A 26-Year-Old Womb Cancer Survivor On How To Spot The Symptoms

Photo: Aslan Eylul.
The requirement in the UK for women to have regular smear tests means that cervical cancer tends to be on our radars. Until the age of 49 we're invited to a cervical screening every three years, and although this isn't a test for the symptoms of cervical cancer (it picks up abnormal cell changes in the cervix which could potentially develop into cancer), it reminds women that the disease is something we should be looking out for.
However, womb cancer, which is also called uterine cancer and endometrial cancer by health professionals, is more common but is discussed far less often. More than 9,300 women are diagnosed with womb cancer in the UK every year, according to the Eve Appeal, which has just launched a comprehensive online guide to the disease. This is compared to around 3,200 new cases of cervical cancer and 7,300 instances of ovarian cancer each year.
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And yet, despite womb cancer being the most common gynaecological cancer and the fourth most common of all cancers affecting women, very few of us know the symptoms. A survey of 1,000 women in the UK showed that 40% didn't have a clue.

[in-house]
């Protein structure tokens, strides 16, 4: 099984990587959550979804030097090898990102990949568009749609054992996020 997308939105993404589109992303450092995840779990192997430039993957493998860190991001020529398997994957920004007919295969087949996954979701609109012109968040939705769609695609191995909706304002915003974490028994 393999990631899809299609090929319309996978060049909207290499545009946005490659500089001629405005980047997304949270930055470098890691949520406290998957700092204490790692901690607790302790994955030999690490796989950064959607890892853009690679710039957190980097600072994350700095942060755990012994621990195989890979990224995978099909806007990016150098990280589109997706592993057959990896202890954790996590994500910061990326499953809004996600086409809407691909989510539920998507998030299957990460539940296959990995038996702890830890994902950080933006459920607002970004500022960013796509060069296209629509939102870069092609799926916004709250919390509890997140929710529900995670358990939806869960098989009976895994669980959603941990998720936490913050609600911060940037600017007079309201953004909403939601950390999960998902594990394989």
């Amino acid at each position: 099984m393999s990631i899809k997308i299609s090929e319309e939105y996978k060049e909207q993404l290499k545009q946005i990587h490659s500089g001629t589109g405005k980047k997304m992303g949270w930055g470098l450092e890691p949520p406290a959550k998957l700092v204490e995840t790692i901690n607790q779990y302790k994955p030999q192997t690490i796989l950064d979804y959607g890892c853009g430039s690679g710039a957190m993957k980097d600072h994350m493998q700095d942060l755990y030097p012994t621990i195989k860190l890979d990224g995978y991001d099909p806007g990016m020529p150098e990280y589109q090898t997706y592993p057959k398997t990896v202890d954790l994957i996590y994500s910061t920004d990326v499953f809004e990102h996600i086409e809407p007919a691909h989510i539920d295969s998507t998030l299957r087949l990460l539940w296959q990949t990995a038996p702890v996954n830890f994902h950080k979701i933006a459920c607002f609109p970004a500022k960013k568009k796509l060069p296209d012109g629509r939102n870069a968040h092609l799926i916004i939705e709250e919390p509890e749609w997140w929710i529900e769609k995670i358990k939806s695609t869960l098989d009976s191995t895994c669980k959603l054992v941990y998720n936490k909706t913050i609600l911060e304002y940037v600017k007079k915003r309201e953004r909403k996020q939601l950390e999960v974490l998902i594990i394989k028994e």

The disease is most likely to affect women in their 50s and those who've been through the menopause, but it can also affect younger women and the Eve Appeal wants to increase awareness of the symptoms among those of all ages.

Signs and symptoms

Abnormal vaginal bleeding is the most common symptom of womb cancer and the symptom that leads to the diagnosis of around 90% of cases, the charity says. The signs that young women in particular should be looking out for are:
• Bleeding between periods
• Bleeding after sex
• Persistent heavy periods, unresponsive to medical management
• Vaginal discharge – from bloodstained to a light or dark brown
But the charity is quick to stress that the vast majority of women who experience irregular vaginal bleeding will have nothing to worry about, and when the disease is caught early, 75% of women can be cured. Nevertheless, it's worth going to your GP to talk about your symptoms.

"I looked down and there was blood on my trousers to my knees"

Lydia Brain, 26, was diagnosed with womb cancer in November 2016 when she was 24. She first began experiencing symptoms at 21 – heavy periods and bleeding after sex – and by the time she was 22 these became impossible to ignore. She had a total hysterectomy in June 2017 after other treatment proved unsuccessful. She continues to have monthly scans but currently has no evidence of the disease. Brain told her story to Refinery29 UK.
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"My periods had been gradually getting heavier and heavier for a while. I was using big tampons and sanitary pads at the same time and changing them every hour or two. I realised something might be seriously wrong when I had a big bleed between periods. It wasn’t really a period bleed at all – it was instant and felt more like I'd wet myself. There was loads of blood all in one go, none after or before, and it all came out within 30 seconds.